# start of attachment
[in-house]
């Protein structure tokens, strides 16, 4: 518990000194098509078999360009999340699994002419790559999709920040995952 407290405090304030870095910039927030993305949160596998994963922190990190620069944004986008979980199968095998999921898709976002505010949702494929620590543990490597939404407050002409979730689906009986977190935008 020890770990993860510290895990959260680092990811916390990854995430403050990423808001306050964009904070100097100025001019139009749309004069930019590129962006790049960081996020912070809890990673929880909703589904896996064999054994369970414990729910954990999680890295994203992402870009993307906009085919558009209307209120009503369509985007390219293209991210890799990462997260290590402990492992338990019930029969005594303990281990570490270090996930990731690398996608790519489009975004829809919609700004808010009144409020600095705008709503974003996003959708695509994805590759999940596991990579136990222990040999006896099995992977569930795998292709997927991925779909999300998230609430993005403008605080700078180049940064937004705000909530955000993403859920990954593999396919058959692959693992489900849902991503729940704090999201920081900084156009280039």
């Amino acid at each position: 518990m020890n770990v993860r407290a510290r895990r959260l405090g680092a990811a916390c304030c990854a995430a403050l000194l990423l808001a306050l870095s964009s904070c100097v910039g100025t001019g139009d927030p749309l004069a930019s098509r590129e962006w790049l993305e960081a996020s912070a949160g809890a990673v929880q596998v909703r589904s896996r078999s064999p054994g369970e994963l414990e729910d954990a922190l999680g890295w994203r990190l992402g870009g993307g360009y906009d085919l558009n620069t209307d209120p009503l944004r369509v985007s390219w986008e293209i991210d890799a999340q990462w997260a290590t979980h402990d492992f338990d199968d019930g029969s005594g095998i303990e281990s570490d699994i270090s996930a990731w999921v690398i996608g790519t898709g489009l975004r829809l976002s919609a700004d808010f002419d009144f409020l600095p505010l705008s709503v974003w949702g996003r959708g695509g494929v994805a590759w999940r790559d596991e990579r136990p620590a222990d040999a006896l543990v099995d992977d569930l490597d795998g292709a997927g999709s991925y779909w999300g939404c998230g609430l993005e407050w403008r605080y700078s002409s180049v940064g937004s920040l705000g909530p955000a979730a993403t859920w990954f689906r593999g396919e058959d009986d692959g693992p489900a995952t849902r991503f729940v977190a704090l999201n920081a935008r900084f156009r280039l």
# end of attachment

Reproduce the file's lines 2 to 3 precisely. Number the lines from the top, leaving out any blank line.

């Protein structure tokens, strides 16, 4: 518990000194098509078999360009999340699994002419790559999709920040995952 407290405090304030870095910039927030993305949160596998994963922190990190620069944004986008979980199968095998999921898709976002505010949702494929620590543990490597939404407050002409979730689906009986977190935008 020890770990993860510290895990959260680092990811916390990854995430403050990423808001306050964009904070100097100025001019139009749309004069930019590129962006790049960081996020912070809890990673929880909703589904896996064999054994369970414990729910954990999680890295994203992402870009993307906009085919558009209307209120009503369509985007390219293209991210890799990462997260290590402990492992338990019930029969005594303990281990570490270090996930990731690398996608790519489009975004829809919609700004808010009144409020600095705008709503974003996003959708695509994805590759999940596991990579136990222990040999006896099995992977569930795998292709997927991925779909999300998230609430993005403008605080700078180049940064937004705000909530955000993403859920990954593999396919058959692959693992489900849902991503729940704090999201920081900084156009280039």
């Amino acid at each position: 518990m020890n770990v993860r407290a510290r895990r959260l405090g680092a990811a916390c304030c990854a995430a403050l000194l990423l808001a306050l870095s964009s904070c100097v910039g100025t001019g139009d927030p749309l004069a930019s098509r590129e962006w790049l993305e960081a996020s912070a949160g809890a990673v929880q596998v909703r589904s896996r078999s064999p054994g369970e994963l414990e729910d954990a922190l999680g890295w994203r990190l992402g870009g993307g360009y906009d085919l558009n620069t209307d209120p009503l944004r369509v985007s390219w986008e293209i991210d890799a999340q990462w997260a290590t979980h402990d492992f338990d199968d019930g029969s005594g095998i303990e281990s570490d699994i270090s996930a990731w999921v690398i996608g790519t898709g489009l975004r829809l976002s919609a700004d808010f002419d009144f409020l600095p505010l705008s709503v974003w949702g996003r959708g695509g494929v994805a590759w999940r790559d596991e990579r136990p620590a222990d040999a006896l543990v099995d992977d569930l490597d795998g292709a997927g999709s991925y779909w999300g939404c998230g609430l993005e407050w403008r605080y700078s002409s180049v940064g937004s920040l705000g909530p955000a979730a993403t859920w990954f689906r593999g396919e058959d009986d692959g693992p489900a995952t849902r991503f729940v977190a704090l999201n920081a935008r900084f156009r280039l």